There were positive trends between level of CRF and change in ML (r = 0.21, P = .19) and AP (r = 0.19, P = .24) standing postural sway from pre- to postexertion. As level of CRF increased, there was a greater increase in both ML and AP sway from pre- to postexertion. After controlling for pretest postural sway, CRF was a statistically significant predictor of postexertional sway in the AP plane, P = .02, however, not in the ML plane, P = .21. Level of CRF accounted for an additional 9.5% of the variance in postexertional AP sway after controlling for pretest sway and remained a significant predictor after controlling for CIPN severity, age, and hours of moderate-intensity activity per week, P = .03 (Table 2). In the fully adjusted model, a participant who reported CRF 1 SD greater than the average demonstrated 1.17% (95% CI, 1.02-1.33) greater postexertional AP sway compared with a participant with average fatigue (Figure 2). No other predictors of postexertional ML or AP sway were statistically significant.
Preexertional Rising Phase Sway
Before engaging in moderate-intensity exercise, level of CRF was a statistically significant predictor of rising phase postural sway in the ML plane, β = 0.12, P = .03; however, this effect was lost after controlling for CIPN. Level of CRF was not a statistically significant predictor of pre-exertional rising phase sway in the AP plane, P = .11. No other variables were statistically significant predictors of pre-exertional rising phase postural sway (Table 2).
Postexertional Rising Phase Sway
There were small to moderate negative correlations between level of CRF and change in ML (r = −0.17, P = .28) and AP (r = −0.36, P = .02) rising phase postural sway from pre- to postexertion. As level of CRF increased, there was a greater decrease in both ML and AP sway from pre- to postexertion and the decrease in AP sway was significantly correlated with the level of CRF (Figure 3). After controlling for pretest rising phase sway, CRF was a statistically significant predictor of postexertional rising phase sway in the AP plane, P = .016, but not in the ML plane, P = .96, with greater CRF predicting less rising phase AP sway. Level of CRF accounted for 6.6% of the variance in postexertional rising phase AP sway after controlling for pretest sway, while CIPN severity accounted for an additional 3% of the variance but was not a statistically significant predictor, P = .07. Level of CRF remained a significant predictor after controlling for CIPN severity, age, and hours of moderate-intensity activity per week, P = .01 (Table 2). In this fully adjusted model, a participant who reported CRF 1 SD greater than average demonstrated 15.23 N-s (95% CI, 4.18-26.28) less rising phase sway in the AP plane compared with a participant with average fatigue. To confirm our analysis, we also regressed the change in rising phase AP sway from pre- to postexercise on level of CRF and found that, after controlling for all covariates, greater CRF significantly predicted a greater decrease from pre to post, β = −0.71, P = .006.48
This study begins to address the gap identified in the recent scoping review that, while substantial evidence exists linking CIPN to imbalance and falls, there has been a severe lack of investigation to quantify CRF's influence on balance.15 Among the women in this study, the contribution of CRF to balance compared with the relative lesser contribution of CIPN is evident. Under both static and dynamic conditions, CRF accounted for greater variability in postural sway and remained a significant predictor of sway even after controlling for CIPN symptoms. Our results, which support prior evidence linking CRF to patient-reported falls,6,49 indicate that CRF, even several years following exposure to chemotherapy, may distinctly influence balance independent of a patient's CIPN status. This finding is important since persistent CRF affects up to 30% of individuals well beyond 1 year following completion of primary cancer treatment.16,17 Although CIPN remains a significant risk factor for imbalance, impaired gait, and falls in this population, CRF warrants further consideration in research and in clinical practice as a possible causal pathway between cancer treatment and impairments in balance.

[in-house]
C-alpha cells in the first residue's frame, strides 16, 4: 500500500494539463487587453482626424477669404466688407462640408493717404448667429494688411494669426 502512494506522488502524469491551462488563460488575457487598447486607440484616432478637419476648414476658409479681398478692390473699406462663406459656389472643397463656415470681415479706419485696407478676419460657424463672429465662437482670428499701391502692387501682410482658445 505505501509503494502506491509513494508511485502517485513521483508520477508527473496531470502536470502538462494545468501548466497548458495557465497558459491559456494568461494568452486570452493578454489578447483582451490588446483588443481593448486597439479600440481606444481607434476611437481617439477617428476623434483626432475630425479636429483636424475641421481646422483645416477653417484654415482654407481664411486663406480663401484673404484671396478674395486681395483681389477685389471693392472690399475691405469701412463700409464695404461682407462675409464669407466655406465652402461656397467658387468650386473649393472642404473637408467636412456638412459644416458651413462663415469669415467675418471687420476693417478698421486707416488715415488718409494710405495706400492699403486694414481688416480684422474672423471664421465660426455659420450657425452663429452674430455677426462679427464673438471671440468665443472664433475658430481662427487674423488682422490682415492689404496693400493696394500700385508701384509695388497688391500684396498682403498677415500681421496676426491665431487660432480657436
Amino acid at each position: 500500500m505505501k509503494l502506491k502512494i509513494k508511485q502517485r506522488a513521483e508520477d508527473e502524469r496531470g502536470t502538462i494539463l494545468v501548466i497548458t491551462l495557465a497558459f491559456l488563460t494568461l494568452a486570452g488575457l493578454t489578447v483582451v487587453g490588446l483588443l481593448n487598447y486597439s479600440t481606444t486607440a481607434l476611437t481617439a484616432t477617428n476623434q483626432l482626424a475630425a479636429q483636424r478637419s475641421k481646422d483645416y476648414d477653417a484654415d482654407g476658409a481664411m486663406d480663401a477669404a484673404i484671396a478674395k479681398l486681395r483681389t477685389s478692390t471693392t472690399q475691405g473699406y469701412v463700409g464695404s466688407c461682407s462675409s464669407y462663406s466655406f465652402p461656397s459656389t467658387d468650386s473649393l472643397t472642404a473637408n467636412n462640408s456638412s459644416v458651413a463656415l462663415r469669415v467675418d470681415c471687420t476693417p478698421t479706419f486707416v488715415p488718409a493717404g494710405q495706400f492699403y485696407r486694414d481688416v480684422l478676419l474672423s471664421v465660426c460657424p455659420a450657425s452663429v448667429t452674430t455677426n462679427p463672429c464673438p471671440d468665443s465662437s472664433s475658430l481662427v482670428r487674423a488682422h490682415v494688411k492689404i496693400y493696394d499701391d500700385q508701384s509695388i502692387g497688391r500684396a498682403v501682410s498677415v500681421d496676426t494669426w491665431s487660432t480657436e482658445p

In contrast to our hypothesis, women in our sample with greater CRF demonstrated significantly less rising phase sway in the AP plane following the bout of exercise. In other words, postexercise, participants with greater CRF demonstrated significantly smaller anterior weight shifts while transitioning from sitting to standing. Counterintuitively, the smaller weight shift may still be indicative of impaired dynamic balance, as this sit-to-stand pattern, known as a stabilization strategy (SS), has been observed among known fallers and populations with balance impairments.50–52 This pattern is contrasted with the conventional sit-to-stand pattern known as a momentum-transfer (MT) strategy observed in younger populations and elderly nonfallers.50,51
The MT sit-to-stand strategy uses momentum generated by the rapid forward motion of the trunk and depends on sufficient postural control as the momentum developed must be large enough to reach but not overshoot the standing position.51 In contrast, the SS uses little anterior momentum, requiring less postural control, and instead relying more heavily on the lower extremity musculature (Figure 4).51 If balance is compromised, an individual may transition from an MT strategy to an SS sit-to-stand transfer. This may be particularly relevant for individuals with increased postural sway in the AP plane, as was demonstrated statically by participants with greater CRF, since this is the same plane in which an individual rises from sitting to standing.